lessons from storyteller

This week on Lessons From My Bookshelf: Storyteller by Edward Myers! Growing up, this was one of my favorite books. I picked it up semi-randomly at the library and loved it so much that I used an Amazon giftcard to buy it for–I swear to God–one cent. I have no idea if it was a typo or what, but unless I’m just totally imagining this, I paid one cent for a hardcover copy of this book.

Maybe it’s an elaborate metaphor for the priceless nature of stories. *cue sparkly magic noise*

[HERE’S THE VIDEO VERSION!!! LIKE. COMMENT. SUBSCRIBE.]

 

In the sixth grade, I wrote a book report on Storyteller. (Dang, should’ve just copy-pasted that as my blog post! I’m sure it totally doesn’t sound like a twelve-year-old wrote it…) And because I’m, well, me, I actually emailed it to the author, Edward Myers. God bless the man, he wrote me back and told me it was good.

And then, we emailed back and forth a little about how to become a writer, emails that I still have to this day. I’ve actually never forgotten about it and consider his words to be an inspiration.

Mr. Myers, wherever you are, I tip my proverbial hat to you!

Myers has written twenty-two books for adults, young adults, and children. He’s actually well-known for his non-fiction bereavement guide, When Parents Die. Hey, someone had to write it. And according to his website, he currently works as a project consultant for writers, which is pretty cool! Maybe I should hit him up…

Storyteller is actually tonally similar to The Tale of Despereaux for two reasons: it’s fairytale-esque and takes place in a medieval-y fantasy world, and it’s a story within a story. With Despereaux, you’re literally being told a story, but it’s never really clear who the narrator is. In Storyteller, you’re actually listening to a story being told told by a grandfather to his grandson, kind of like in Princess Bride. The grandson will occasionally interject with a question, but it’s really distinguishable from the rest of the story.

So Storyteller is about a farm boy named Jack who has a talent for telling stories. He decides to set off and seek his fortune in the royal city, where he gets swept up into the king’s court and falls in love with the princess, Stelinda. Just when the king (who’s mentally checked out because his wife died) is starting to come around and be a king again, he dies mysteriously, and a court conspiracy makes his youngest son, a twelve-year-old possibly psychopathic brat named Yoss, the next king. He makes Jack and Stelinda go around the kingdom telling stories of his “greatness,” but Jack and the princess plot to undermine him with lies… with mixed results.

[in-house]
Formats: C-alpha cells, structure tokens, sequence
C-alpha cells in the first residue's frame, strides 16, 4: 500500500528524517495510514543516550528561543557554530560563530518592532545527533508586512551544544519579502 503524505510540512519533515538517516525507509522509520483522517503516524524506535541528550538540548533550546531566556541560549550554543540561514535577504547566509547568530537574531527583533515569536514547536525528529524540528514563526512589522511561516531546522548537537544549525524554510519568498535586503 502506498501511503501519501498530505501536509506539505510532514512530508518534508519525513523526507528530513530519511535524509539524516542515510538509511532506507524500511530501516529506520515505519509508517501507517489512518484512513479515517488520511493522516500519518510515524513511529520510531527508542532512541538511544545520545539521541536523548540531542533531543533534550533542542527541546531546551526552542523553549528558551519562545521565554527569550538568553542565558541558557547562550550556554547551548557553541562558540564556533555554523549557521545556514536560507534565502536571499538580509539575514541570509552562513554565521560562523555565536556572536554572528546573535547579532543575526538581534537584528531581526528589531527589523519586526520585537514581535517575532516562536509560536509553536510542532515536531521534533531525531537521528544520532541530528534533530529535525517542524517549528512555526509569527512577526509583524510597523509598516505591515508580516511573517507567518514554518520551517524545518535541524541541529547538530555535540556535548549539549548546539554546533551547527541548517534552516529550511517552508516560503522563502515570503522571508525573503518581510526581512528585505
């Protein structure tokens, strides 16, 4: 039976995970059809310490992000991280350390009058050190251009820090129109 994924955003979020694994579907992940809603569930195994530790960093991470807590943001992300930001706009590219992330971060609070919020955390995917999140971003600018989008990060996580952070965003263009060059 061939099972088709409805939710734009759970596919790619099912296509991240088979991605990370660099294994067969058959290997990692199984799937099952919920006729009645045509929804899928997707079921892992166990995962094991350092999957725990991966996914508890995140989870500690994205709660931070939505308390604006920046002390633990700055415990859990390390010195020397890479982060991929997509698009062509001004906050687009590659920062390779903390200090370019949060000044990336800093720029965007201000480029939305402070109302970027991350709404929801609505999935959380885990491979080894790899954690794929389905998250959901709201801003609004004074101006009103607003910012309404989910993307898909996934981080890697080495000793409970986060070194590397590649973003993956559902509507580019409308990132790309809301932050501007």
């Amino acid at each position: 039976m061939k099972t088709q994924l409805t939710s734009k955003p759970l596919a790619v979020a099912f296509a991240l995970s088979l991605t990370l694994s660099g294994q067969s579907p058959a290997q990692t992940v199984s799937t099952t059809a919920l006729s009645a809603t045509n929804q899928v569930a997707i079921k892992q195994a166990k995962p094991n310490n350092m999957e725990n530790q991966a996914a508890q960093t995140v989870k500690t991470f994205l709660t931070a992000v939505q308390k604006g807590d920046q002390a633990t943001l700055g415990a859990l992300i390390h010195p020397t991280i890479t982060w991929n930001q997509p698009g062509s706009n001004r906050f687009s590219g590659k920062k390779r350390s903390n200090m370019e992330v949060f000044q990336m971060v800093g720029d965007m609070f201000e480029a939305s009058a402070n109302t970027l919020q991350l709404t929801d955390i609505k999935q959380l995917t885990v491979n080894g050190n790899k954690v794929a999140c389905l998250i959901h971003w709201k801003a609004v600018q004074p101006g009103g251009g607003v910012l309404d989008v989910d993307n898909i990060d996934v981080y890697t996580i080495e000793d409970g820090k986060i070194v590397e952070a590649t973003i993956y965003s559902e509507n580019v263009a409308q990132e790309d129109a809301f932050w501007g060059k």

I think this is a great fairytale. It’s kind of meta, because it’s a story about a storyteller, but if you think about it, it’s not a perspective you see very often. And so it kind of has a way of commenting on the storytelling process in a way that other fairytales don’t.

First, for obvious reasons, a lot of the scenes revolve around the craft of storytelling: how they’re thought up, when they’re told, who they’re told to, etc. And one of the most interesting things is that like 90% of the time, the stories Jack tells are actually true. And the idea–Jack’s philosophy, I guess–is that the truth is the most powerful story you can tell. He also believes that stories should serve a purpose, which becomes a point of tension between him and this evil illusionist named Zephyrio, who believes that people are dumb and just want to be entertained and distracted from their problems. The illusionist ends up kind of right in some ways, but also wrong. It’s an interestingly complex message.

I highly recommend this book for anyone who loves a good fairytale and has an interest in stories that are kind of meta. I think the theme is very strong throughout and it raises a lot of interesting questions about the nature of stories and art in general, really. There isn’t a lot of action, but that never bothered me–it has a lot of dialogue, which I love, and some pretty solid character development. Jack gets a real solid wake-up call by the end which keeps him from just seeming like a character who’s there to witness and record events. He’s actually the center of the conflict and his choices impact the story in really important ways. It’s kind of a “truth is stranger than fiction” thing. The teller becomes the tale. But don’t take my word for it–go read it!

 

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